Starling Marte Pittsburgh Pirates CF
|There's no doubting Marte's tools, and at even at age 31 those tools are still largely intact. He's not best deployed in center any longer, but he can still be a defensive asset at an outfield corner. Marte still adds value on the bases, and this past season at the plate he produced right in line with career norms (120 OPS+). Marte's under contract for $11.5 million in 2020, and his pact includes a $12.5 million club option/$1 million buyout for 2021. That's control with some flexibility from the team standpoint, and it adds to Marte's trade value.|
Whit Merrifield Kansas City Royals 2B
|Despite not making his MLB debut until age 27, Merrifield has emerged as an All-Star performer for the Royals. In his age-30 season of 2019, Merrifield slashed .302/.348/.463 while leading MLB in hits and triples. He's capable of playing six or so different positions and has been the Royals' primary at second base. Merrifield has also been a high-volume base stealer in the past. What will also surely appeal to teams is that Merrifield is locked up potentially through 2023 season at bargain rates. The Royals under GM Dayton Moore don't seem to be sufficiently committed to a full teardown, so it's possible they won't deal Merrifield. If they do dangle him, though, he'll have a healthy market.|
Robbie Ray Arizona Diamondbacks SP
|The 28-year-old lefty has a four-pitch repertoire and an established knack for missing bats. Ray also has to his credit a career 107 ERA+ across 146 starts and three relief appearances. He's going into his walk year, which is why the D-Backs — not presently all that committed to contending — may be willing to move him. The hard breaking stuff and the career K/9 of 11.1 will surely draw attention from teams in need of help in the middle of the rotation.|
Charlie Blackmon Colorado Rockies RF
|This one would be a bit of a salary dump on the part of the Rockies. Blackmon, 33, is signed through 2021 and owed $42 million, and that's not counting player options for 2022 and 2023. Blackmon's days as a center fielder are wisely over, but he still puts up strong numbers at the plate even after you adjust for the effects of Coors Field (123 OPS+ last season, 127 OPS+ over the last three seasons). In order for the Rockies to get a better return package, they'll need to kick in cash in any Blackmon deal.|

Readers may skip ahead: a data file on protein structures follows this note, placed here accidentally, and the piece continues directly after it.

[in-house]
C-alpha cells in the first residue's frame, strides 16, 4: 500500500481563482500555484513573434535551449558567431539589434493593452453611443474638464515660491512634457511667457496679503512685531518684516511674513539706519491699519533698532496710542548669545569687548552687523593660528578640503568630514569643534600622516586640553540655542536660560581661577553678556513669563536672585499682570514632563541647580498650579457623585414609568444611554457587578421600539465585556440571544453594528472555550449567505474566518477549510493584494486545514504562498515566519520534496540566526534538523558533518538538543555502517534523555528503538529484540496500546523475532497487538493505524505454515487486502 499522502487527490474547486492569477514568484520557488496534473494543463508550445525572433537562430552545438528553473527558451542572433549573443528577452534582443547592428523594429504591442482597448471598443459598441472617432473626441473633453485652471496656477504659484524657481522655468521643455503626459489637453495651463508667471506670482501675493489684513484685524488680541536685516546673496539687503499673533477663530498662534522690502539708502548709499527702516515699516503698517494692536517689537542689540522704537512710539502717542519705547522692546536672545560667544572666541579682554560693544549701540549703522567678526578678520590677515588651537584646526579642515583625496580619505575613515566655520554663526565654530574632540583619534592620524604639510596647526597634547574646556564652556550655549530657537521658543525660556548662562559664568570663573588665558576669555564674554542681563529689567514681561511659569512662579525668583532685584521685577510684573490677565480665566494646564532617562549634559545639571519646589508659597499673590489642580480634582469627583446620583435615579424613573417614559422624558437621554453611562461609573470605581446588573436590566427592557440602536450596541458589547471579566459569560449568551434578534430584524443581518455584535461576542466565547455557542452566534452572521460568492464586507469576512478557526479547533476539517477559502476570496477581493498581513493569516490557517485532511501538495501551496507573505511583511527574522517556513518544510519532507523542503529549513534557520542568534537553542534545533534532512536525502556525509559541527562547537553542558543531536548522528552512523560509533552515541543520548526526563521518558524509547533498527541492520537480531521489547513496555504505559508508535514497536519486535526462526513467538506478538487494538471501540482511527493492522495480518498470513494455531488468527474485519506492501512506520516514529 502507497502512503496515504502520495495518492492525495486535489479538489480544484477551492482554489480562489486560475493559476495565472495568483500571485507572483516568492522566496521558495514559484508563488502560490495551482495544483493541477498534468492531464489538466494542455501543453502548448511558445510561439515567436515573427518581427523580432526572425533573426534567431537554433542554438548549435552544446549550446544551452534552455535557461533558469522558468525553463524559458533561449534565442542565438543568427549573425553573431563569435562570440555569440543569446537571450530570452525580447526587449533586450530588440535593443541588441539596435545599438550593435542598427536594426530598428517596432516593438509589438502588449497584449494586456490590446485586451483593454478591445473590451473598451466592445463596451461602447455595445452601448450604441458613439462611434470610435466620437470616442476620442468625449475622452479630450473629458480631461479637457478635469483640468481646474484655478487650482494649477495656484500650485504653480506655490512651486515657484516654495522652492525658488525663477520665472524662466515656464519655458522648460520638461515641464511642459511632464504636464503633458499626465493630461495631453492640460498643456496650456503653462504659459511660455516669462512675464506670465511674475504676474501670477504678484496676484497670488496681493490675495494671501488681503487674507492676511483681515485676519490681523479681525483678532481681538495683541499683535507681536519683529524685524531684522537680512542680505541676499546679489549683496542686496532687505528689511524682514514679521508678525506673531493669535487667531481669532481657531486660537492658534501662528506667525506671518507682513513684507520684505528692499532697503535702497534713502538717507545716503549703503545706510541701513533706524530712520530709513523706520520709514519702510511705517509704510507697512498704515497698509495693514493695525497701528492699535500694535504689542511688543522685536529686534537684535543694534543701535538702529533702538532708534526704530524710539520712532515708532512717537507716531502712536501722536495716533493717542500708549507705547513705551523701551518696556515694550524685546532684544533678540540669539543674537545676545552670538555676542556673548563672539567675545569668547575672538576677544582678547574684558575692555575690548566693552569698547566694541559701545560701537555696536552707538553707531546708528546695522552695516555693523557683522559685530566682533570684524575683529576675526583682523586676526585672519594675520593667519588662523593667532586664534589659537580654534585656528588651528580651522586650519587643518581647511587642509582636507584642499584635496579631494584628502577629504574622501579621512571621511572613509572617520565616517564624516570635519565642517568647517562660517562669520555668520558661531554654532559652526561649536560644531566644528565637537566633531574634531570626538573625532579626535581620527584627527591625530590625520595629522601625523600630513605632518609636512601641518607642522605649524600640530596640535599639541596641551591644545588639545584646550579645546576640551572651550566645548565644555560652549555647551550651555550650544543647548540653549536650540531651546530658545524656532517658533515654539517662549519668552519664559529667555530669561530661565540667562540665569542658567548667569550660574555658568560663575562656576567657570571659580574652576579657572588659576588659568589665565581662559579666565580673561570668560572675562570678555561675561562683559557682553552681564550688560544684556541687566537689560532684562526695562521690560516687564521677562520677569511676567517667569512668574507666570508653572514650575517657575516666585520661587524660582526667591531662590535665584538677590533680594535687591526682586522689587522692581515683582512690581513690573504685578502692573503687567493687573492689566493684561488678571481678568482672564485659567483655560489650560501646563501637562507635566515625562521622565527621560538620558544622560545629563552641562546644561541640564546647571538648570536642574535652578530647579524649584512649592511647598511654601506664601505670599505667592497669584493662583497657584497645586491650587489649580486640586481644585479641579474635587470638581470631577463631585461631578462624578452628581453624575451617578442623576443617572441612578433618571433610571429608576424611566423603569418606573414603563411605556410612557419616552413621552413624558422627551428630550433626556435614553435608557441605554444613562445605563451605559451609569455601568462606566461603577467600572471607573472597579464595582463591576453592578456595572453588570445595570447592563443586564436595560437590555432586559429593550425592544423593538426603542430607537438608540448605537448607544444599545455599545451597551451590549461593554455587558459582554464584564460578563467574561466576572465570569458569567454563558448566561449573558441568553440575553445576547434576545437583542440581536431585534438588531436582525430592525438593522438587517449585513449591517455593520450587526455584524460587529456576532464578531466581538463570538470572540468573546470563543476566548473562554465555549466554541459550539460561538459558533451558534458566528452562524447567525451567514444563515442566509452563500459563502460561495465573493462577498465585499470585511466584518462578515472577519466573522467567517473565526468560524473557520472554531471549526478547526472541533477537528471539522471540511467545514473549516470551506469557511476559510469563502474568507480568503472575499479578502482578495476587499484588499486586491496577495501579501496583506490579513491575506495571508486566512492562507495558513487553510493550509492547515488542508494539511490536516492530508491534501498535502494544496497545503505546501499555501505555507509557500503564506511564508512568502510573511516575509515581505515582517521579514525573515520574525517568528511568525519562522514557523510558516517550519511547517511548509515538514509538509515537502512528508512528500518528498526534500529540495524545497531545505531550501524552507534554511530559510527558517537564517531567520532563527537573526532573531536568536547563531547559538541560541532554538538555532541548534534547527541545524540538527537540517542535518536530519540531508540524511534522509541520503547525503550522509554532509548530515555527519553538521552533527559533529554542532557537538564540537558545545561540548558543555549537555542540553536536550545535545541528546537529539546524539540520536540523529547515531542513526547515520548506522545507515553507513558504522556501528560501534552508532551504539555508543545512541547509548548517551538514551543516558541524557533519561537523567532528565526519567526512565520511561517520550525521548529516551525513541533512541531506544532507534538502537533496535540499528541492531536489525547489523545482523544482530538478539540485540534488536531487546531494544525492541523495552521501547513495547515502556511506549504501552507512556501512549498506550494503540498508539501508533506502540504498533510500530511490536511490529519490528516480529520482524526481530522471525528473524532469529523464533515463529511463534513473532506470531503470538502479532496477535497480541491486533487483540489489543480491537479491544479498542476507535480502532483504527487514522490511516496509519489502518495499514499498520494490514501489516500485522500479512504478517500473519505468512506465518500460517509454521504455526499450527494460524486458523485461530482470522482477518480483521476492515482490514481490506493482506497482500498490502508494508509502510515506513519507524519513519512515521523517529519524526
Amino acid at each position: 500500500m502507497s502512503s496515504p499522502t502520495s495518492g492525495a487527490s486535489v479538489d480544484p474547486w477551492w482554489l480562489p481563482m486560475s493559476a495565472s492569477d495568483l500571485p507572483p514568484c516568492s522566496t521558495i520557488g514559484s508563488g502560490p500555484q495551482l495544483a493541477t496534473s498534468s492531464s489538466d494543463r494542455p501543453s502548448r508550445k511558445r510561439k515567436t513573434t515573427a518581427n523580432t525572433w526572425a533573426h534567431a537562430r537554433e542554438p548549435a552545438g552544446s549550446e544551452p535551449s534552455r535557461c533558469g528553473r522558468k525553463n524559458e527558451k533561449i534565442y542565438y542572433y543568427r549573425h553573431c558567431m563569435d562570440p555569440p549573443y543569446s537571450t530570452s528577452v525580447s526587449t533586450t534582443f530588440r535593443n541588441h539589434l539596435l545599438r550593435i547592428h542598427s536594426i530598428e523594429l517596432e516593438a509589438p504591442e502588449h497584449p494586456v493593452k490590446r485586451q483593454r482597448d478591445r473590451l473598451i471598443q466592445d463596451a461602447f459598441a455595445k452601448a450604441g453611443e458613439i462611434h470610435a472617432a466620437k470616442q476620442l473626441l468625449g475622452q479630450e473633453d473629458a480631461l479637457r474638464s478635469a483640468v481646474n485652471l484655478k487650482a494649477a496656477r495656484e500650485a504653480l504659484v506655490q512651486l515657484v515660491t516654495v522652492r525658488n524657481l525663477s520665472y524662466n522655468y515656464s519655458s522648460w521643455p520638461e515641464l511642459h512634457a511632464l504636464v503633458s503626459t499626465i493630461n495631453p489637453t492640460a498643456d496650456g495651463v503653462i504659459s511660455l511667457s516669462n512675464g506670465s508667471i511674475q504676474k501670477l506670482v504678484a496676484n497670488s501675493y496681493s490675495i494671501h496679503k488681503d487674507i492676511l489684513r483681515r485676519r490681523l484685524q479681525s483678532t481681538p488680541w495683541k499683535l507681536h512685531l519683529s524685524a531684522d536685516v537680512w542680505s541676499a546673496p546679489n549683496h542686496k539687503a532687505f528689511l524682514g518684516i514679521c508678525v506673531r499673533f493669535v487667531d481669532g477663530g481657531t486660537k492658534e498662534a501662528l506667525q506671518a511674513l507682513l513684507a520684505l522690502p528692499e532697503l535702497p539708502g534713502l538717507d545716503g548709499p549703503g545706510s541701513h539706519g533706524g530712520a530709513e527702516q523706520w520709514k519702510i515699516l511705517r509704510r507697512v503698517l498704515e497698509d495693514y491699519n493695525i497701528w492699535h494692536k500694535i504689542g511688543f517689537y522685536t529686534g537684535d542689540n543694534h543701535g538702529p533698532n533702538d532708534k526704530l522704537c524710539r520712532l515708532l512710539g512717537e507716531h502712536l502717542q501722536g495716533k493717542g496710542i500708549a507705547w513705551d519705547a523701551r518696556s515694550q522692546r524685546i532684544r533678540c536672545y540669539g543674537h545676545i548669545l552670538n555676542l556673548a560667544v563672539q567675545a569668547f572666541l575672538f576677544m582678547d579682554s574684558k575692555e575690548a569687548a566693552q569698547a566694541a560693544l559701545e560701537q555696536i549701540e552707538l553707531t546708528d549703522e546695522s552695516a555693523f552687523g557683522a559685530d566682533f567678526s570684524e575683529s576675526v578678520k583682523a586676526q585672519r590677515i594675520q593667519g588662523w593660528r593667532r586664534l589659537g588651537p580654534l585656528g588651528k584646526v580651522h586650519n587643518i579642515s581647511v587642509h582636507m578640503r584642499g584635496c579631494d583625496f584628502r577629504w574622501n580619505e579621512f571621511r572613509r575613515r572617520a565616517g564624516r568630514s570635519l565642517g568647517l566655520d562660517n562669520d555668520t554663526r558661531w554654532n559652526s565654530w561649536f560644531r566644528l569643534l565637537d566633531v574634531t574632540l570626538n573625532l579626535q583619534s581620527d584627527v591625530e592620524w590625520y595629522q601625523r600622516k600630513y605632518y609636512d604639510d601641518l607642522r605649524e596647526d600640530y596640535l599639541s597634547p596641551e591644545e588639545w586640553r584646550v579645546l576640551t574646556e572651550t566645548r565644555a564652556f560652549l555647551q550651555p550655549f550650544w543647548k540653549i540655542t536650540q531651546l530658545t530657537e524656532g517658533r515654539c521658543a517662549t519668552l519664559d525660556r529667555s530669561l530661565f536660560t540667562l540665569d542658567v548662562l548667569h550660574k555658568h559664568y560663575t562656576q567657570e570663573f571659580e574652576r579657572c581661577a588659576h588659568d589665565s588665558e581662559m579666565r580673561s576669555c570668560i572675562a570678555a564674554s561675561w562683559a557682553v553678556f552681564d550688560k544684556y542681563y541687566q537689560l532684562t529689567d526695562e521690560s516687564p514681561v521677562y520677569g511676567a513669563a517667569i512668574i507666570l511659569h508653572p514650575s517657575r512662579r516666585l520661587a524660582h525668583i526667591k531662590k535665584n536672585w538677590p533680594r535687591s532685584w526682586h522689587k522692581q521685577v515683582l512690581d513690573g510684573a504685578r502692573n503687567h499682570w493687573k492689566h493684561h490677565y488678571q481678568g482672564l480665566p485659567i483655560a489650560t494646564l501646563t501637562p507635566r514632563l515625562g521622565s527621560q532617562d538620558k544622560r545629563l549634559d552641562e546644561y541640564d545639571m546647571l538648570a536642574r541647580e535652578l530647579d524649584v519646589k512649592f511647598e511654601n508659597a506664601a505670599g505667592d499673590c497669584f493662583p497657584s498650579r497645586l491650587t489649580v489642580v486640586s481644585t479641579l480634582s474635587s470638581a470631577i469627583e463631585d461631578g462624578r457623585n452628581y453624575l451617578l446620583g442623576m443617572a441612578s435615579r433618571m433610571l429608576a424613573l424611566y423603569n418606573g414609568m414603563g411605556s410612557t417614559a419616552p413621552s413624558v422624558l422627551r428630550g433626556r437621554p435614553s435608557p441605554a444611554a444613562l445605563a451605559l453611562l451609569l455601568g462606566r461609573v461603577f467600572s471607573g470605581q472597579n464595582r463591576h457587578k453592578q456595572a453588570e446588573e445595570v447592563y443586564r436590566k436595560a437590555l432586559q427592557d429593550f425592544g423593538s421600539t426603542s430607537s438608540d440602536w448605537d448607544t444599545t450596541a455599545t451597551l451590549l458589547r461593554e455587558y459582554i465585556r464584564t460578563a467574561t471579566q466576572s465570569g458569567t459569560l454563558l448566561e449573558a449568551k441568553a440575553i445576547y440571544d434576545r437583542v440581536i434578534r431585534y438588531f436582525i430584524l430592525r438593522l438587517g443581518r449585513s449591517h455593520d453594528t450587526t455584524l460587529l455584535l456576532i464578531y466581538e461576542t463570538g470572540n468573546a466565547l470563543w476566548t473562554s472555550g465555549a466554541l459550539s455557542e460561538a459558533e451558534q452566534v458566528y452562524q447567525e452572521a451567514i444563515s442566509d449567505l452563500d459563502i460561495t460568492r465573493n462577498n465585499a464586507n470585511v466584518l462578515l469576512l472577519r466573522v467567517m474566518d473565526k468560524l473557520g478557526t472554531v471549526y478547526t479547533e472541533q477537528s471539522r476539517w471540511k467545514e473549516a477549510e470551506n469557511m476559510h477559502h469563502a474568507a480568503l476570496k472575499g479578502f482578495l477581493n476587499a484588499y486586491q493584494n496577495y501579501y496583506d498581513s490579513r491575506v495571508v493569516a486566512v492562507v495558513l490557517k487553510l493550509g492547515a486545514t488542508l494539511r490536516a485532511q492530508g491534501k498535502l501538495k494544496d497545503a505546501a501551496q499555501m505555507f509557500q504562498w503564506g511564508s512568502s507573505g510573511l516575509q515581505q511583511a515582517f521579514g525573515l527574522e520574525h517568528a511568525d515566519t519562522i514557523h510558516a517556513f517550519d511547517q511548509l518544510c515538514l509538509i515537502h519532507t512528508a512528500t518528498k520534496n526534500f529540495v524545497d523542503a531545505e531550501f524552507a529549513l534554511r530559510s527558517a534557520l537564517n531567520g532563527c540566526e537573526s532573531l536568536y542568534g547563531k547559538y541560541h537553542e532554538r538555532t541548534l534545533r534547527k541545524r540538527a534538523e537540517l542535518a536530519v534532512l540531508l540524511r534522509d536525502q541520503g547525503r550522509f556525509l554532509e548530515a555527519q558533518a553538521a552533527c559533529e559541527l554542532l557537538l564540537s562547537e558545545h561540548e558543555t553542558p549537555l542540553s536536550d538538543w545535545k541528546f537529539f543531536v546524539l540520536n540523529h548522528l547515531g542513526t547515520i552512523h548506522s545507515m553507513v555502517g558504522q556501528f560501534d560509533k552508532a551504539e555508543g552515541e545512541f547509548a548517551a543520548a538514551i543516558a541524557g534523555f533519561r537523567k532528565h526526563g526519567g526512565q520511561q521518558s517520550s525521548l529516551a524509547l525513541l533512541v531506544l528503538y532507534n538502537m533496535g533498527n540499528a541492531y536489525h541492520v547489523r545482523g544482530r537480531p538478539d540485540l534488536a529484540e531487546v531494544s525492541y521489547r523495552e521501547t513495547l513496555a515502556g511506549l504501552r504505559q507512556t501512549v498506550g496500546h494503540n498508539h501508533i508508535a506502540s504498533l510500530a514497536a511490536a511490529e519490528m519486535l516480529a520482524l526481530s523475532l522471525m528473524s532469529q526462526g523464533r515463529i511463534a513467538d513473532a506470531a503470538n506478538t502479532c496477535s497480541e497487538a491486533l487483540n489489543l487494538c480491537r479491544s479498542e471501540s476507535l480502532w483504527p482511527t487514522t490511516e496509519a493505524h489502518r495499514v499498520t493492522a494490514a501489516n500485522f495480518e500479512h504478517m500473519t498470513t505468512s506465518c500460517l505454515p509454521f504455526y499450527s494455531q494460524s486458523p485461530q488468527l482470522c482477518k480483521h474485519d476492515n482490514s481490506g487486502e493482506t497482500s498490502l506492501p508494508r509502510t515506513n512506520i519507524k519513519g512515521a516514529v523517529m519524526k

Kirby Yates San Diego Padres RP
|Yates turns 33 before Opening Day, and he's in his walk year. That said, there's no better late-inning reliever (potentially) available to win-now contenders. Yates, thanks to his devastating fastball-splitter combo — especially that splitter — pitched to a sparkling 1.19 ERA this past season with 101 strikeouts against 12 unintentional walks in 60 2/3 innings for the Padres. He backed it all up with a 1.30 FIP. Yates was almost as dominant in 2018, so this isn't a one-year fluke. The Padres may have designs on contention in 2020, in which case they should keep Yates. If, however, they determine the going rates for a shutdown closer are high enough, then Yates may be on the move this winter. Rumors to that end have been attached to him for some time.|
Ken Giles Toronto Blue Jays RP
|Giles enjoyed a nice comeback season in his age-28 campaign. He registered a sub-2.00 ERA, struck out 83 batters in 53 innings, and again did a solid job of keeping the ball in the park. Across parts of six big-league seasons, Giles owns an ERA+ of 152. He's in his walk year and will earn an arbitration raise over his $6.3 million salary for 2019. While there's some volatility to him and he's lost a tick of velocity over the last couple of years, there's no arguing with his 2019 season or his overall body of work. The Jays will likely be motivated sellers.|
Subject to change? Subject to change.